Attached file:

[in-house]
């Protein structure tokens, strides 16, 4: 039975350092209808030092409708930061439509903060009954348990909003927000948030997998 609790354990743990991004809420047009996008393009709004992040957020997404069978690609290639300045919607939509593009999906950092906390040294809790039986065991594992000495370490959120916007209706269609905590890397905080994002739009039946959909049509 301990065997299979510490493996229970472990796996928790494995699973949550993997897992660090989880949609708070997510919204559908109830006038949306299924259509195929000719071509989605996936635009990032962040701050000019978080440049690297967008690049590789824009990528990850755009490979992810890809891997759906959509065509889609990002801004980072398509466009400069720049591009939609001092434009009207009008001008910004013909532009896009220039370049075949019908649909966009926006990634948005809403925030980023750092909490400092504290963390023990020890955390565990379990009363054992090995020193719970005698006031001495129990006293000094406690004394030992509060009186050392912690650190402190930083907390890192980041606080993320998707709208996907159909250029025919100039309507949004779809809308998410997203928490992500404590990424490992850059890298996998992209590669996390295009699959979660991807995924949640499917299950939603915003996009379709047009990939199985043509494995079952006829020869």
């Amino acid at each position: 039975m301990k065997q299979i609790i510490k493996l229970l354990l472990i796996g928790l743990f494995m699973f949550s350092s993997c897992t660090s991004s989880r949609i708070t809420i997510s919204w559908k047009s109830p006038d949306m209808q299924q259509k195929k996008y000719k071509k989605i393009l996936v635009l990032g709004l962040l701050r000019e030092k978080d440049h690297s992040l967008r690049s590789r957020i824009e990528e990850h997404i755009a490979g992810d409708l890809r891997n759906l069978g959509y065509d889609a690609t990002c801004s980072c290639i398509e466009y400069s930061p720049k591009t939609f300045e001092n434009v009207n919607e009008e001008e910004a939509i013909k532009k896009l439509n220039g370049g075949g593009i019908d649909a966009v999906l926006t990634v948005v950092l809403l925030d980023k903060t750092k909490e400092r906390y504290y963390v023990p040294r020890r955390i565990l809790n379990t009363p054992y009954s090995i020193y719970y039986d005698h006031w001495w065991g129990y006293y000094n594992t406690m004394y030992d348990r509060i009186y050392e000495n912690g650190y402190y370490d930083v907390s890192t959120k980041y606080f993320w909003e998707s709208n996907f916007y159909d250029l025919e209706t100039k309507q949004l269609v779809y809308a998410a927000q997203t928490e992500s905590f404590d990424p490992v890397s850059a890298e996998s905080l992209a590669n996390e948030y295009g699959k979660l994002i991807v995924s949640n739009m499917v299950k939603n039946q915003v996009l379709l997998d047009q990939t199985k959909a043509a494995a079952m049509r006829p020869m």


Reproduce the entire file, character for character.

[in-house]
């Protein structure tokens, strides 16, 4: 039975350092209808030092409708930061439509903060009954348990909003927000948030997998 609790354990743990991004809420047009996008393009709004992040957020997404069978690609290639300045919607939509593009999906950092906390040294809790039986065991594992000495370490959120916007209706269609905590890397905080994002739009039946959909049509 301990065997299979510490493996229970472990796996928790494995699973949550993997897992660090989880949609708070997510919204559908109830006038949306299924259509195929000719071509989605996936635009990032962040701050000019978080440049690297967008690049590789824009990528990850755009490979992810890809891997759906959509065509889609990002801004980072398509466009400069720049591009939609001092434009009207009008001008910004013909532009896009220039370049075949019908649909966009926006990634948005809403925030980023750092909490400092504290963390023990020890955390565990379990009363054992090995020193719970005698006031001495129990006293000094406690004394030992509060009186050392912690650190402190930083907390890192980041606080993320998707709208996907159909250029025919100039309507949004779809809308998410997203928490992500404590990424490992850059890298996998992209590669996390295009699959979660991807995924949640499917299950939603915003996009379709047009990939199985043509494995079952006829020869």
């Amino acid at each position: 039975m301990k065997q299979i609790i510490k493996l229970l354990l472990i796996g928790l743990f494995m699973f949550s350092s993997c897992t660090s991004s989880r949609i708070t809420i997510s919204w559908k047009s109830p006038d949306m209808q299924q259509k195929k996008y000719k071509k989605i393009l996936v635009l990032g709004l962040l701050r000019e030092k978080d440049h690297s992040l967008r690049s590789r957020i824009e990528e990850h997404i755009a490979g992810d409708l890809r891997n759906l069978g959509y065509d889609a690609t990002c801004s980072c290639i398509e466009y400069s930061p720049k591009t939609f300045e001092n434009v009207n919607e009008e001008e910004a939509i013909k532009k896009l439509n220039g370049g075949g593009i019908d649909a966009v999906l926006t990634v948005v950092l809403l925030d980023k903060t750092k909490e400092r906390y504290y963390v023990p040294r020890r955390i565990l809790n379990t009363p054992y009954s090995i020193y719970y039986d005698h006031w001495w065991g129990y006293y000094n594992t406690m004394y030992d348990r509060i009186y050392e000495n912690g650190y402190y370490d930083v907390s890192t959120k980041y606080f993320w909003e998707s709208n996907f916007y159909d250029l025919e209706t100039k309507q949004l269609v779809y809308a998410a927000q997203t928490e992500s905590f404590d990424p490992v890397s850059a890298e996998s905080l992209a590669n996390e948030y295009g699959k979660l994002i991807v995924s949640n739009m499917v299950k939603n039946q915003v996009l379709l997998d047009q990939t199985k959909a043509a494995a079952m049509r006829p020869m």